Shinichi Asabe Article Collection

The People of Southeast Asia

Laos & Vietnam Paradise Where Dolphins InhabitDecember 1994

Mekong Development’in Laos?

The dolphins that inhabit in the Mekong River might die out before their existence was well known?this anxiety brought me to the southern part of Laos.

 A Surge of Development

The dawn at“Boopagoan,”a deep pool of the Mekong River, where the dolphins inhabit.

It has been very difficult to get access to this place until recently because of the Cold War between the East and the West and the closed-door policy of the Lao government, so that the incomparable beauty of nature in this place still remains as it was. But now, Mekong development is going to surge into this paradise, because the Lao government, which is in trouble over increasing debts, is hurrying up economic development, and in addition, international capital has started to invest in this country that is rich in natural resources and adjoins China and other countries of Indochina.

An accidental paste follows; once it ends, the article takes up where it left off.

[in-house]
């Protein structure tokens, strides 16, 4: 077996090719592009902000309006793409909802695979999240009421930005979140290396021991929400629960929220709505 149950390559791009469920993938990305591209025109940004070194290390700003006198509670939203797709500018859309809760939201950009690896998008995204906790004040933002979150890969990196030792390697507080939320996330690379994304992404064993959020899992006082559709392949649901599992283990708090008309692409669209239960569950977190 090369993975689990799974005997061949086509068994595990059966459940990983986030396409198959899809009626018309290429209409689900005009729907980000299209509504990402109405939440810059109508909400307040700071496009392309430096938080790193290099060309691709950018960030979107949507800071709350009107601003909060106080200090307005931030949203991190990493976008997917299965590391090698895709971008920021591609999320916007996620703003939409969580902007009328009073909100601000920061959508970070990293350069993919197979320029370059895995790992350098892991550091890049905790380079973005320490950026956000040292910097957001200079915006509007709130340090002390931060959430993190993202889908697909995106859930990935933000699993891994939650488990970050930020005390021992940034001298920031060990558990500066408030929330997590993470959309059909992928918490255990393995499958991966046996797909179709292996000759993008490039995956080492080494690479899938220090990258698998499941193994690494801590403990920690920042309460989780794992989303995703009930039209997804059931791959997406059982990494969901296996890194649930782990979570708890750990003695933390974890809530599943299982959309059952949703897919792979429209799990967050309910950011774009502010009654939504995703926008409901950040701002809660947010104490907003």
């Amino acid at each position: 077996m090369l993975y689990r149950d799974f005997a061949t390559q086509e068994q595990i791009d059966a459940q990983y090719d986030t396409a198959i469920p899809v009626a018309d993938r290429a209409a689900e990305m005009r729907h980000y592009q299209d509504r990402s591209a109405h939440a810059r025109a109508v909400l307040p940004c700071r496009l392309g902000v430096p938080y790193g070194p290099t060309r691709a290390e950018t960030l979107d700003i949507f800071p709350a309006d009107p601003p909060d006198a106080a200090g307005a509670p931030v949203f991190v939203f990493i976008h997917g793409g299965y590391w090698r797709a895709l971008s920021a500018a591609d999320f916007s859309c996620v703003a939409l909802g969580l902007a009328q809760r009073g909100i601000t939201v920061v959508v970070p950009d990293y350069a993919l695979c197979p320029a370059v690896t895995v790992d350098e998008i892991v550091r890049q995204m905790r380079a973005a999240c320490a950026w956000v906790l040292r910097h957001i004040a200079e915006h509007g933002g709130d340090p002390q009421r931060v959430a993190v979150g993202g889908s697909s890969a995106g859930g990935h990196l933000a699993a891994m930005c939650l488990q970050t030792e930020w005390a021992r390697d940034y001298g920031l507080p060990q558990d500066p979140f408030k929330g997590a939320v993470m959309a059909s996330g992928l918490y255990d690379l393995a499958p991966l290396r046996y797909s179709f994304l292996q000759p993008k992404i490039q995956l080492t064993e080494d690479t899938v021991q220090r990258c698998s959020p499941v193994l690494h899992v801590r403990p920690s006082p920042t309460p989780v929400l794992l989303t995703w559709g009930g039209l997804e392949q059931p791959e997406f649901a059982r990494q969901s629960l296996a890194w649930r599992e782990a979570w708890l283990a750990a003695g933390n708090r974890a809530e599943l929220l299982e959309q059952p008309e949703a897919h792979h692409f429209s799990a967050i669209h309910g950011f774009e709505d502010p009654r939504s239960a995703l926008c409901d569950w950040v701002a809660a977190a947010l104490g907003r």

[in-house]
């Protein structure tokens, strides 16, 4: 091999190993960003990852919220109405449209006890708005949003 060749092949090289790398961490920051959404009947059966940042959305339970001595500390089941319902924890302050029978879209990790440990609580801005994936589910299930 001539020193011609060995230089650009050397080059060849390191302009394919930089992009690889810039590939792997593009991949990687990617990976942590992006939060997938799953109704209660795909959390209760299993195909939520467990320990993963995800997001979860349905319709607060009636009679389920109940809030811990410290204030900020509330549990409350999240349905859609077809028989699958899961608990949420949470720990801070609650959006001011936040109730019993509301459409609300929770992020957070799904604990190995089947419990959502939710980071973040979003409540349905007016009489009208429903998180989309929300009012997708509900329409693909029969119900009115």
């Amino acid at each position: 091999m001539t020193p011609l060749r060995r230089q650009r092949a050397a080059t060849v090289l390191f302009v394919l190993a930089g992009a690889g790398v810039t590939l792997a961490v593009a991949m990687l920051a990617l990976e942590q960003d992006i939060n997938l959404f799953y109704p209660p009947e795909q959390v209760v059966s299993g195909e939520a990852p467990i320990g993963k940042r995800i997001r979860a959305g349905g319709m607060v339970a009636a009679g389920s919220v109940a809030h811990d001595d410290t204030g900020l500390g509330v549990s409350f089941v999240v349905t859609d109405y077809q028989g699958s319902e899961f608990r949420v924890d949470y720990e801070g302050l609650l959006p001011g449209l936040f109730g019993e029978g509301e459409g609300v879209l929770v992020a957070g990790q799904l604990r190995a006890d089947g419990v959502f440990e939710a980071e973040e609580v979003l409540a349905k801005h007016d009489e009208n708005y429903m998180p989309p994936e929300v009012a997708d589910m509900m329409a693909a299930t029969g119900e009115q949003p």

The Asian Development Bank (ADB), the United Nations Development Plan (UNDP), Japanese Official Development Assistance (ODA) and Global Infrastructure Fund Research Foundation Japan (GIF) initiate projects, and enterprises in Korea, Australia, Thailand and Norway get orders for construction work of the projects. But it is Japan that has participated in the making of the master plans since more than ten years ago and has provided most of the funds. Laos, the country in question, is in the shade because Laos has neither the know-how of development nor funds for it.

A Huge Resort

On the first day I visited a branch office of DAFI Travel in Pakxe to rent a car, and there I saw a conceptional drawing of the Khone Falls resort at its completion. The site is only a few kilometers away from the habitat of dolphins.